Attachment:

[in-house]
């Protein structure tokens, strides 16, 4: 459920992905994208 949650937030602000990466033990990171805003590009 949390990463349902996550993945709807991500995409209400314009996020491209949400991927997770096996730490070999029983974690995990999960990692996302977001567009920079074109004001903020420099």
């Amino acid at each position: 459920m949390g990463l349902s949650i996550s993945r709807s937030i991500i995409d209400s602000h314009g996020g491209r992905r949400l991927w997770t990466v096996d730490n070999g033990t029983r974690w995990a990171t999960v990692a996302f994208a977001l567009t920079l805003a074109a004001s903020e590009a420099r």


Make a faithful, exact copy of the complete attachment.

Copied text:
[in-house]
């Protein structure tokens, strides 16, 4: 459920992905994208 949650937030602000990466033990990171805003590009 949390990463349902996550993945709807991500995409209400314009996020491209949400991927997770096996730490070999029983974690995990999960990692996302977001567009920079074109004001903020420099």
């Amino acid at each position: 459920m949390g990463l349902s949650i996550s993945r709807s937030i991500i995409d209400s602000h314009g996020g491209r992905r949400l991927w997770t990466v096996d730490n070999g033990t029983r974690w995990a990171t999960v990692a996302f994208a977001l567009t920079l805003a074109a004001s903020e590009a420099r």